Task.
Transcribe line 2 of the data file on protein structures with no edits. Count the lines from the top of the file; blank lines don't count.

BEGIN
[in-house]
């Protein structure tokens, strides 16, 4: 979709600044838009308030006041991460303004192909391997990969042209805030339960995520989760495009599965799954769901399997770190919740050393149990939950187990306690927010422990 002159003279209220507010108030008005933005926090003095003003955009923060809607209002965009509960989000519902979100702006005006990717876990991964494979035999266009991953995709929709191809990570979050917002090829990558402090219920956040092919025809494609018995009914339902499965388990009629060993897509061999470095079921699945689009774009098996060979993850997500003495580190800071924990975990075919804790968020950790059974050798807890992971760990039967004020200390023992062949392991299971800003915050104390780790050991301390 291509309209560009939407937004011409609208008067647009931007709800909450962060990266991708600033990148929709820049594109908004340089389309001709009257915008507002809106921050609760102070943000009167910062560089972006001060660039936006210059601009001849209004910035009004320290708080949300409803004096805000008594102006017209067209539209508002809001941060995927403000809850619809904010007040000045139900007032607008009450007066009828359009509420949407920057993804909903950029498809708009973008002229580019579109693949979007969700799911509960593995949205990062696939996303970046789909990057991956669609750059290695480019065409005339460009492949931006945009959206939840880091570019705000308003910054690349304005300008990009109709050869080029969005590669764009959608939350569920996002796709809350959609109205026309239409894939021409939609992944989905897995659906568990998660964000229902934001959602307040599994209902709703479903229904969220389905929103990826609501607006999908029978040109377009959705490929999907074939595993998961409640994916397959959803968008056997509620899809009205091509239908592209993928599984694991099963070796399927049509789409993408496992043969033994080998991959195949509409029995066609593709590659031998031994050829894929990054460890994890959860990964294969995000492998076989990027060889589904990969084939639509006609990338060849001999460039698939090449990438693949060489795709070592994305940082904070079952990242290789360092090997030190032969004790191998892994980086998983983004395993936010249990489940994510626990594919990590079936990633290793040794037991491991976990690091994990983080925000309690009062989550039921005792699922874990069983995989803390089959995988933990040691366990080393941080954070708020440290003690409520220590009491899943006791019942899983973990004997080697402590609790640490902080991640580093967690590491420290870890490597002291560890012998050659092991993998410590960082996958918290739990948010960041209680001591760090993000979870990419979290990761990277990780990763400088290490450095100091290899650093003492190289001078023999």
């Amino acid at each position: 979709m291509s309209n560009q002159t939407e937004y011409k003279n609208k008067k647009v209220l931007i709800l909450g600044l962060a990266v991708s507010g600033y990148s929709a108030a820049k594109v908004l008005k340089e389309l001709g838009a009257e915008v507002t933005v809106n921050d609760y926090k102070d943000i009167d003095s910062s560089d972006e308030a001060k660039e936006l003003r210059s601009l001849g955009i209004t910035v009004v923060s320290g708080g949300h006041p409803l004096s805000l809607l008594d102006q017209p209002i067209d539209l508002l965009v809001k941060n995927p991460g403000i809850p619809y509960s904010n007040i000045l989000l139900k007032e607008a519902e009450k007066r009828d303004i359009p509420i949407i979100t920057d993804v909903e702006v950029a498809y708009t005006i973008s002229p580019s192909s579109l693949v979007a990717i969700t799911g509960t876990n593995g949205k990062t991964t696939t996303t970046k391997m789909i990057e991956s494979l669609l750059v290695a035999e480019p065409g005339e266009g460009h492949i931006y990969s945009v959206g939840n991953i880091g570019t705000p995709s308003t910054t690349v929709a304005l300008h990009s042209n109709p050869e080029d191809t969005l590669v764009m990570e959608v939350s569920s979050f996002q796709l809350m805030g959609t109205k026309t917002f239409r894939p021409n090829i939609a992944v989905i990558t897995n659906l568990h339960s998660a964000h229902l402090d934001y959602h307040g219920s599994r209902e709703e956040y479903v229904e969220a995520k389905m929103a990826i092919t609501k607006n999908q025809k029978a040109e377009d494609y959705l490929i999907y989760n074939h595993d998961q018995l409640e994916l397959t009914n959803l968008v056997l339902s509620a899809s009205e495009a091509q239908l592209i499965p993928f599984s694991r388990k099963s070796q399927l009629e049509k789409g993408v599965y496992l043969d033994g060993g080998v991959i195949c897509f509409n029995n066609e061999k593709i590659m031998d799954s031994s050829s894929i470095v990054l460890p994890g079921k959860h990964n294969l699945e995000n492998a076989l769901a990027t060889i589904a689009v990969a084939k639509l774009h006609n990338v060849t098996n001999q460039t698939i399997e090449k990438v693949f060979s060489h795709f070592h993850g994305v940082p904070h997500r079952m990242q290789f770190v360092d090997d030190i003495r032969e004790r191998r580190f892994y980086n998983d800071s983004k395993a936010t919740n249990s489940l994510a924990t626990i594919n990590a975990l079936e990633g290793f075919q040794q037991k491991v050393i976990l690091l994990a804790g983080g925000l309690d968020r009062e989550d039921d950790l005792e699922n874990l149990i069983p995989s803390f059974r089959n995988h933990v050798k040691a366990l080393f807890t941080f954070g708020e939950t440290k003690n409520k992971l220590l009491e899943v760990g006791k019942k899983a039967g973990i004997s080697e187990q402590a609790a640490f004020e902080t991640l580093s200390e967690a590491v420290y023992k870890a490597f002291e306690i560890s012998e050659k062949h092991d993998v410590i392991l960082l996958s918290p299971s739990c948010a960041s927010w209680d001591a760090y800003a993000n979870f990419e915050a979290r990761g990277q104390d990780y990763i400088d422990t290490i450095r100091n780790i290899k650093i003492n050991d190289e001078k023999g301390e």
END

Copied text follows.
């Protein structure tokens, strides 16, 4: 979709600044838009308030006041991460303004192909391997990969042209805030339960995520989760495009599965799954769901399997770190919740050393149990939950187990306690927010422990 002159003279209220507010108030008005933005926090003095003003955009923060809607209002965009509960989000519902979100702006005006990717876990991964494979035999266009991953995709929709191809990570979050917002090829990558402090219920956040092919025809494609018995009914339902499965388990009629060993897509061999470095079921699945689009774009098996060979993850997500003495580190800071924990975990075919804790968020950790059974050798807890992971760990039967004020200390023992062949392991299971800003915050104390780790050991301390 291509309209560009939407937004011409609208008067647009931007709800909450962060990266991708600033990148929709820049594109908004340089389309001709009257915008507002809106921050609760102070943000009167910062560089972006001060660039936006210059601009001849209004910035009004320290708080949300409803004096805000008594102006017209067209539209508002809001941060995927403000809850619809904010007040000045139900007032607008009450007066009828359009509420949407920057993804909903950029498809708009973008002229580019579109693949979007969700799911509960593995949205990062696939996303970046789909990057991956669609750059290695480019065409005339460009492949931006945009959206939840880091570019705000308003910054690349304005300008990009109709050869080029969005590669764009959608939350569920996002796709809350959609109205026309239409894939021409939609992944989905897995659906568990998660964000229902934001959602307040599994209902709703479903229904969220389905929103990826609501607006999908029978040109377009959705490929999907074939595993998961409640994916397959959803968008056997509620899809009205091509239908592209993928599984694991099963070796399927049509789409993408496992043969033994080998991959195949509409029995066609593709590659031998031994050829894929990054460890994890959860990964294969995000492998076989990027060889589904990969084939639509006609990338060849001999460039698939090449990438693949060489795709070592994305940082904070079952990242290789360092090997030190032969004790191998892994980086998983983004395993936010249990489940994510626990594919990590079936990633290793040794037991491991976990690091994990983080925000309690009062989550039921005792699922874990069983995989803390089959995988933990040691366990080393941080954070708020440290003690409520220590009491899943006791019942899983973990004997080697402590609790640490902080991640580093967690590491420290870890490597002291560890012998050659092991993998410590960082996958918290739990948010960041209680001591760090993000979870990419979290990761990277990780990763400088290490450095100091290899650093003492190289001078023999």